The confusion continues


untitled (262)The new National  Schools Commissioner, Sir David Carter appears to be determined to extend the lack of clarity and openness over his role and his actions, despite promising the very opposite  as long ago as Autumn 2014. He was first appointed to the role of Regional Schools Commissioner in the South West in 2014 and was elevated to the first among equals of Schools Commissioners at the beginning of February this year. He spoke at the Independent Academies Association conference in October 2014 promising that the individual votes of headteacher board members – who advise regional schools commissioners (RSCs) on academy chain takeovers – would be made public. They remain secret. One of the roles of his new job is to “lead communications between DfE and the education sector” and although he is only a month into his new post he has chosen not to answer questions about his plans to introduce a new tier system for academy chains and repeated requests from Schools Week website for further information about the issue of transparency and why it now appeared to be missing from his plans. A report was published in January by the House of Commons education committee on the role of Regional Schools Commissioners, who are now overseen by Sir David, highlighted “significant concerns” over transparency, and said the roles are “clouded in elements of secrecy”. In the same month he spoke on Radio 4 Radio 4’s Today programme stating he wanted commissioners to become more accountable and transparent and claiming “there are many routes” for the public to contact him. However in his first big interview, published in the Education Magazine TES last week he made no mention of transparency, although he did outline plans to introduce academy tiers, prompting the question from Schools Week. I have written before about the RSC’s, in June last year I profiled the RSC for the South East, a chap called Dominic Herrington whose background appears to be more civil servant than educator, although at that time he had been a School Governer for 5 years. However his responsibilities are huge. It seems vital for Sir David to deliver on his promises, in effect his homework is 16 months late!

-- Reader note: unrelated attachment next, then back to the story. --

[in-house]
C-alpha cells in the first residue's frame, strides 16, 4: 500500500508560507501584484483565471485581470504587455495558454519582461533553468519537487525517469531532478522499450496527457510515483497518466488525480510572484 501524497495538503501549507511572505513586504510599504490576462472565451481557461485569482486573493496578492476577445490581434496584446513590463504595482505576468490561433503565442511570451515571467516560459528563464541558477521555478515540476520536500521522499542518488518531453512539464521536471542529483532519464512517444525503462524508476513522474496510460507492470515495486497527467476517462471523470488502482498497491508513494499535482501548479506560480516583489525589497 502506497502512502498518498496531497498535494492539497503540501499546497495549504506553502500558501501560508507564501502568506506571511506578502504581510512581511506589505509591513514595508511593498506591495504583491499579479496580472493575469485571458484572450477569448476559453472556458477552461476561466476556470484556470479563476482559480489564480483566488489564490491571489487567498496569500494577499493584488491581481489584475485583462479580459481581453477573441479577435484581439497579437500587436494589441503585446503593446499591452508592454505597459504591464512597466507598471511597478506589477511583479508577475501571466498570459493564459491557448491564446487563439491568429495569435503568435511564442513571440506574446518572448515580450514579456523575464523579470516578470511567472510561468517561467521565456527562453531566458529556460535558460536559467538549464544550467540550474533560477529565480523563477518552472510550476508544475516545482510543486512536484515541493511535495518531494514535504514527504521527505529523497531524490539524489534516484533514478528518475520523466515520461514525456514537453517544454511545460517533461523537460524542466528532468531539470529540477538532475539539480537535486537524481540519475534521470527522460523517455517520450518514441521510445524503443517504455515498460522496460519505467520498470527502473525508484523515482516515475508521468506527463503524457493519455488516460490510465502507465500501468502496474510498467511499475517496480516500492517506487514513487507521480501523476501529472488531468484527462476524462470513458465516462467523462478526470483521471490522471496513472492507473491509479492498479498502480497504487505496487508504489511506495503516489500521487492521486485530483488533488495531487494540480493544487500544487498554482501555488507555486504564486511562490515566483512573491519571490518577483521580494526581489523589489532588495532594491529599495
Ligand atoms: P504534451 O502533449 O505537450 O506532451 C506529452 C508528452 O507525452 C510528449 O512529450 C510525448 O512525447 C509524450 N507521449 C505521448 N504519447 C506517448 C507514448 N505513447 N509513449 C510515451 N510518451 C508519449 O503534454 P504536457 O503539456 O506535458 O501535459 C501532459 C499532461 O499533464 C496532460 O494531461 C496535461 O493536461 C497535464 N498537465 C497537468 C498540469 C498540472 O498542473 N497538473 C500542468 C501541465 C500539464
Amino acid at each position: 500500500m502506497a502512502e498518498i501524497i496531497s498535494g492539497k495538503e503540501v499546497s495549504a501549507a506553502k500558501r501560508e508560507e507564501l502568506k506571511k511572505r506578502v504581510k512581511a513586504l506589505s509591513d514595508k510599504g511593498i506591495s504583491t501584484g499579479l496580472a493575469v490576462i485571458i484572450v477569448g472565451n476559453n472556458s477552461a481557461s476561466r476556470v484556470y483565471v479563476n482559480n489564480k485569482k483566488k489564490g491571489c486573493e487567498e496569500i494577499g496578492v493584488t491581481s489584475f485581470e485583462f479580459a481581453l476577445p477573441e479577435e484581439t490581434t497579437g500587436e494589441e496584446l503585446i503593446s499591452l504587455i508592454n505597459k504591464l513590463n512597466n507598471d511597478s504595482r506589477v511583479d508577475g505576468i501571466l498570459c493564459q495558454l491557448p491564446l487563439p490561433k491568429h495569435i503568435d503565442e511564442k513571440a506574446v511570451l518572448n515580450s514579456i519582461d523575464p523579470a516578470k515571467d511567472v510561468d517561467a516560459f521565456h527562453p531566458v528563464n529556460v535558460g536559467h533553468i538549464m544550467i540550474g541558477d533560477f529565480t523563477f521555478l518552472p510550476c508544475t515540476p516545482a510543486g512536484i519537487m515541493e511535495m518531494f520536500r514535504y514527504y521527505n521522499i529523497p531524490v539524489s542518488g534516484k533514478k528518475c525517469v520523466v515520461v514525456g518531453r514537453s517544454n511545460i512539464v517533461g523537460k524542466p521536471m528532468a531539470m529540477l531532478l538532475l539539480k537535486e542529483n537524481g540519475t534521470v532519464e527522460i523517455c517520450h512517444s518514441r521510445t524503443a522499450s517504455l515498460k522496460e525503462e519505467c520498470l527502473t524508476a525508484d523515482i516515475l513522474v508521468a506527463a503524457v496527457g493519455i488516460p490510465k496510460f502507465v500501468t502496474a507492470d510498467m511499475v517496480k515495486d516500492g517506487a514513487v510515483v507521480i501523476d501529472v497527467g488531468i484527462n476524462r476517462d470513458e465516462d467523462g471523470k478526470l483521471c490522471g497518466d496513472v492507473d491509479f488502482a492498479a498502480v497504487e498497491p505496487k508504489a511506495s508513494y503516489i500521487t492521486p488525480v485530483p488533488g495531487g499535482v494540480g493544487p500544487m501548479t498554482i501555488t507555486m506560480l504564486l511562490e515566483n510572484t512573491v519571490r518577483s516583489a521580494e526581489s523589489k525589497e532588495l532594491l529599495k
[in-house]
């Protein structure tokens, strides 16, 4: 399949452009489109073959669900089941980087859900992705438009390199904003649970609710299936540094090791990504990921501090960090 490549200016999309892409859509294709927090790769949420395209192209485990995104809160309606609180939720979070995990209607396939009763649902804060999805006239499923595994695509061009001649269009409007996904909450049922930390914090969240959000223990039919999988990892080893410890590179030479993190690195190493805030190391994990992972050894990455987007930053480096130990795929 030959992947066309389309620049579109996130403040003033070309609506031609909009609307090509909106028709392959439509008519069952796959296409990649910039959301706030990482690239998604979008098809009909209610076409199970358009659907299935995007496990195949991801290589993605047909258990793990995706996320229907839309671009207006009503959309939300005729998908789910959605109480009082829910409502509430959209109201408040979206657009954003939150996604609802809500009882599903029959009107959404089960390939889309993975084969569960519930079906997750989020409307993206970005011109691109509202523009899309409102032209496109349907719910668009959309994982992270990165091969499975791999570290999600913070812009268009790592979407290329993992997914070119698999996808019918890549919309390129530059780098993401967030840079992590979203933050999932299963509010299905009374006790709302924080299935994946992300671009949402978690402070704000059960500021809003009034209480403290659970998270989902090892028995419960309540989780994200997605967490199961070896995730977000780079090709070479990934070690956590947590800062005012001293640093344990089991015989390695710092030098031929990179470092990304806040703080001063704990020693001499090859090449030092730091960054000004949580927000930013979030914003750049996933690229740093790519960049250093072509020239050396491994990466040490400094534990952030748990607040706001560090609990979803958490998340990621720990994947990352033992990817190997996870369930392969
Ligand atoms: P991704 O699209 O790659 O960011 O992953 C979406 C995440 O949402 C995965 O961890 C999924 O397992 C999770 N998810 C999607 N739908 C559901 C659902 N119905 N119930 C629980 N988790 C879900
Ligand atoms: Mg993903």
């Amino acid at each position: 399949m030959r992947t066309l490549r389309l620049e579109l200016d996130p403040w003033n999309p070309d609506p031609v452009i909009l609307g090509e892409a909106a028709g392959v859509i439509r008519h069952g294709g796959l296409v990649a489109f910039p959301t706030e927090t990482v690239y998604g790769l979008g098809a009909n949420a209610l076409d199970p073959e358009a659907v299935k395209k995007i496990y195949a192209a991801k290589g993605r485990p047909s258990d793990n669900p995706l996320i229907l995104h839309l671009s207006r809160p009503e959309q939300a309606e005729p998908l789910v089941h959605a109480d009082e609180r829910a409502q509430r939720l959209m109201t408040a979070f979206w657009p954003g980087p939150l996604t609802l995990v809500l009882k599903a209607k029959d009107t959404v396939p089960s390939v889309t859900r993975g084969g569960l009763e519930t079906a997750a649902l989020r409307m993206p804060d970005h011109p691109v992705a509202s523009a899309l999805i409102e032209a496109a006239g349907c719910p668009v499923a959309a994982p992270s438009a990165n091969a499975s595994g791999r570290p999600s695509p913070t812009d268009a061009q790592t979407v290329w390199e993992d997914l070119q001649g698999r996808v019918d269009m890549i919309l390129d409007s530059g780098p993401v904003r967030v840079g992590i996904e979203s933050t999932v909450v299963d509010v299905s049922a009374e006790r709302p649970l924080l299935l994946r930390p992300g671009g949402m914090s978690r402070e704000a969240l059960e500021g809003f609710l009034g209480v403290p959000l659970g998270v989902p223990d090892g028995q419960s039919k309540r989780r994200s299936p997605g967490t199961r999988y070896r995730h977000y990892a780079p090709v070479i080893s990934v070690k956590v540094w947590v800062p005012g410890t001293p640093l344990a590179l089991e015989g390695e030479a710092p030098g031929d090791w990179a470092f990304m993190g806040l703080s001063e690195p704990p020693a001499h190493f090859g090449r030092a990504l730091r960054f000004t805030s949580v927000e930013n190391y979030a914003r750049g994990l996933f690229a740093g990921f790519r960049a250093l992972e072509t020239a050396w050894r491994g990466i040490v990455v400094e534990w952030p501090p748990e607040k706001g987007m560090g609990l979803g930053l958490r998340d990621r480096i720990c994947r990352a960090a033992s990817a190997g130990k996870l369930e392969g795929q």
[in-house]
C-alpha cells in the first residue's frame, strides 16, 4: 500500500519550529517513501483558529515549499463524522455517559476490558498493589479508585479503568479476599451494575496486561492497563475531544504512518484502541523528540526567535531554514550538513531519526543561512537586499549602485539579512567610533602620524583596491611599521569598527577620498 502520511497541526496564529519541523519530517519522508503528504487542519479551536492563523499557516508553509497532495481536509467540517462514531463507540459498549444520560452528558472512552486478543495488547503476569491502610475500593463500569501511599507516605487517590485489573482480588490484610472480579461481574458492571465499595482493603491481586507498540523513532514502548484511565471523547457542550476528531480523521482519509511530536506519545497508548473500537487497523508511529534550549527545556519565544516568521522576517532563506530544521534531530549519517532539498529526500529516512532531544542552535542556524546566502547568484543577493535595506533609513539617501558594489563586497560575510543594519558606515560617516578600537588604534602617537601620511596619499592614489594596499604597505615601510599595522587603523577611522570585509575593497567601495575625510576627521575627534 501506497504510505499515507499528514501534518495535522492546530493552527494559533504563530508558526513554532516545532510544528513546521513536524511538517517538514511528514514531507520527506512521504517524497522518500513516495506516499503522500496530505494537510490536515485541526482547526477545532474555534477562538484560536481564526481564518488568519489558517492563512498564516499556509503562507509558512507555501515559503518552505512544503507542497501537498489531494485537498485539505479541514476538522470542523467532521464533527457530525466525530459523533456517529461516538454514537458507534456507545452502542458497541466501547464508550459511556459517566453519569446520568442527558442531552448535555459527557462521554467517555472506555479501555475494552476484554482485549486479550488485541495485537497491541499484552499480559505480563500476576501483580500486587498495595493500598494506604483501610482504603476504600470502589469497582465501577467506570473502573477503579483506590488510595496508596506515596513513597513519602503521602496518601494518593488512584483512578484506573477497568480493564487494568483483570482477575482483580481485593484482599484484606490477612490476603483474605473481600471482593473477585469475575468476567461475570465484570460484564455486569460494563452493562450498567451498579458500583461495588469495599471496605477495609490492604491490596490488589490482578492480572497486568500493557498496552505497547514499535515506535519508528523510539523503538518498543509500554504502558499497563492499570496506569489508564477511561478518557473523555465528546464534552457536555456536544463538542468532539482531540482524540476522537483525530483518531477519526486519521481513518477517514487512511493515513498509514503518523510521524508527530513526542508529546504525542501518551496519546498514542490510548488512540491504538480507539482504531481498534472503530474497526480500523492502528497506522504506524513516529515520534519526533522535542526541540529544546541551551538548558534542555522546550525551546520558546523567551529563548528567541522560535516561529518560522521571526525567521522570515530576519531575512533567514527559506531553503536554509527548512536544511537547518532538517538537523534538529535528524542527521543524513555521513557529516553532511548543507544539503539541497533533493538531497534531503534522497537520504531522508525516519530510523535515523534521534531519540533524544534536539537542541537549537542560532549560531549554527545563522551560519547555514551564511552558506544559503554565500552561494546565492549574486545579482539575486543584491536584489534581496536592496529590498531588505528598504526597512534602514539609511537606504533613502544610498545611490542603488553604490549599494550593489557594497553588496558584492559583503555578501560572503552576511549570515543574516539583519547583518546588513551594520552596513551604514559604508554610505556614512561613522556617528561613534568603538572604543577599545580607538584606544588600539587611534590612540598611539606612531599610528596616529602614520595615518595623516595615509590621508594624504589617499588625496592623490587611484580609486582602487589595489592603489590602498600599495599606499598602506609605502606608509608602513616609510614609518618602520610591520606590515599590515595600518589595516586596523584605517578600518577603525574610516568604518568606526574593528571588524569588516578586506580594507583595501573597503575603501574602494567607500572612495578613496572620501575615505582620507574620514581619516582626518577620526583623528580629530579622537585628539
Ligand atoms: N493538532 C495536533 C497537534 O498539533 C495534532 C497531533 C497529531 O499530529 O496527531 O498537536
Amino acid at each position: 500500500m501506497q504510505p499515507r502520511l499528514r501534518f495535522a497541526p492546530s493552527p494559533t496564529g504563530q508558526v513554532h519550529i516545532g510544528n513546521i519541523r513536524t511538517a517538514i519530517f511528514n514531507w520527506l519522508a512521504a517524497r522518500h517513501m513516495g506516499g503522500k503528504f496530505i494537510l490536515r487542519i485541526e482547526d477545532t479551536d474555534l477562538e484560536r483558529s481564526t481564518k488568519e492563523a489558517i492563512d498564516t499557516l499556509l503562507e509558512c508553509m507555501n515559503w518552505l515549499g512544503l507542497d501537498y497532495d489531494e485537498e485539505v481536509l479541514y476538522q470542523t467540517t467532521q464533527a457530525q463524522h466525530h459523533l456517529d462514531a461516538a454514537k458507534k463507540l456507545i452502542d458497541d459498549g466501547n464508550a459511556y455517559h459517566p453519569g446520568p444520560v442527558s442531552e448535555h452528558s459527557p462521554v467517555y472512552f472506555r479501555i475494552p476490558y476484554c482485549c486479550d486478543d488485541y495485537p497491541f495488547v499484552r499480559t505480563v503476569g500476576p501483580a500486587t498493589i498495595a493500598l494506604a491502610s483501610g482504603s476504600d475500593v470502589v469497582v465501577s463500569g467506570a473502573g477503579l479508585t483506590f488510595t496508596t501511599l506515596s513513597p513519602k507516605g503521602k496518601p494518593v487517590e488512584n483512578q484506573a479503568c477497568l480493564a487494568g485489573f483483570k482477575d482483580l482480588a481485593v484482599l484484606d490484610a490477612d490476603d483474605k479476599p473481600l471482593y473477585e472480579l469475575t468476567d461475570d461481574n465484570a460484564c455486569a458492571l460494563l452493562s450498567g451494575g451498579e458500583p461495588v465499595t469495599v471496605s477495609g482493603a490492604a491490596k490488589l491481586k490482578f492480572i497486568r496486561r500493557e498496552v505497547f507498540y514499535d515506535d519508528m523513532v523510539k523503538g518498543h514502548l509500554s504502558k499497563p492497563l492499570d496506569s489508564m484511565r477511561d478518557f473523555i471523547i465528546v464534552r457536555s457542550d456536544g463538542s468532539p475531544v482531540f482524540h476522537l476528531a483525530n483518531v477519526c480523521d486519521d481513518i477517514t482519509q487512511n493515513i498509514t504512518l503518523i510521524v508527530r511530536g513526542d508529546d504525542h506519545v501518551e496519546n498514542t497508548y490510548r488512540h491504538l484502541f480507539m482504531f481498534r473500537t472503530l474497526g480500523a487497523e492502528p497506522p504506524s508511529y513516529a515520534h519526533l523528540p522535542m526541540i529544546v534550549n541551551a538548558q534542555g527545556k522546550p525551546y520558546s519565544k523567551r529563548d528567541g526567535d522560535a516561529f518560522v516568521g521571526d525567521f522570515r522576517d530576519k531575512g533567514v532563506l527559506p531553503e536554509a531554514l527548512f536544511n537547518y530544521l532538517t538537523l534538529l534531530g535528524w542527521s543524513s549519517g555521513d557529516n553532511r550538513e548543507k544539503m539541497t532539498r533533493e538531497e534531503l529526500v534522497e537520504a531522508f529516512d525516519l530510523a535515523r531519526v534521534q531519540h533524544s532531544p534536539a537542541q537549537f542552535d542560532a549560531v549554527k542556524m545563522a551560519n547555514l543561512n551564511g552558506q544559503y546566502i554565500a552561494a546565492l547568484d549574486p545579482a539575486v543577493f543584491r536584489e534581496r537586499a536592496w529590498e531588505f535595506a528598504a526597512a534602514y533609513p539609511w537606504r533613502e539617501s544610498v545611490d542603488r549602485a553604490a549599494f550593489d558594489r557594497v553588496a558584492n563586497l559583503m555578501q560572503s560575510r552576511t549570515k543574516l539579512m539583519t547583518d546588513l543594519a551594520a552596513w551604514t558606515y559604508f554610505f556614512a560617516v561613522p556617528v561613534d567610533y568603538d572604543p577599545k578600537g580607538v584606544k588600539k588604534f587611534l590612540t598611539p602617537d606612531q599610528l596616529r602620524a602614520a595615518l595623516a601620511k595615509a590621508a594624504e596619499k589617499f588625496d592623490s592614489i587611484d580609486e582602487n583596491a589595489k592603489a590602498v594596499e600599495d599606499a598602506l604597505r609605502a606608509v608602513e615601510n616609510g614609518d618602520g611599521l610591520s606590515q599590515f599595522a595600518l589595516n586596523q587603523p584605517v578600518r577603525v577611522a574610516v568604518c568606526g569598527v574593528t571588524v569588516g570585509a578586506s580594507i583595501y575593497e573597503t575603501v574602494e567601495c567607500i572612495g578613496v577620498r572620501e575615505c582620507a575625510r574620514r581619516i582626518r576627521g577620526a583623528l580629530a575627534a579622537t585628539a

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About ianchisnall

I have a passion to see public policy made accessible everyone who want to improve the wellbeing of their communities. I am interested in issues related to crime and policing as well as in policies on health services and strategic planning.
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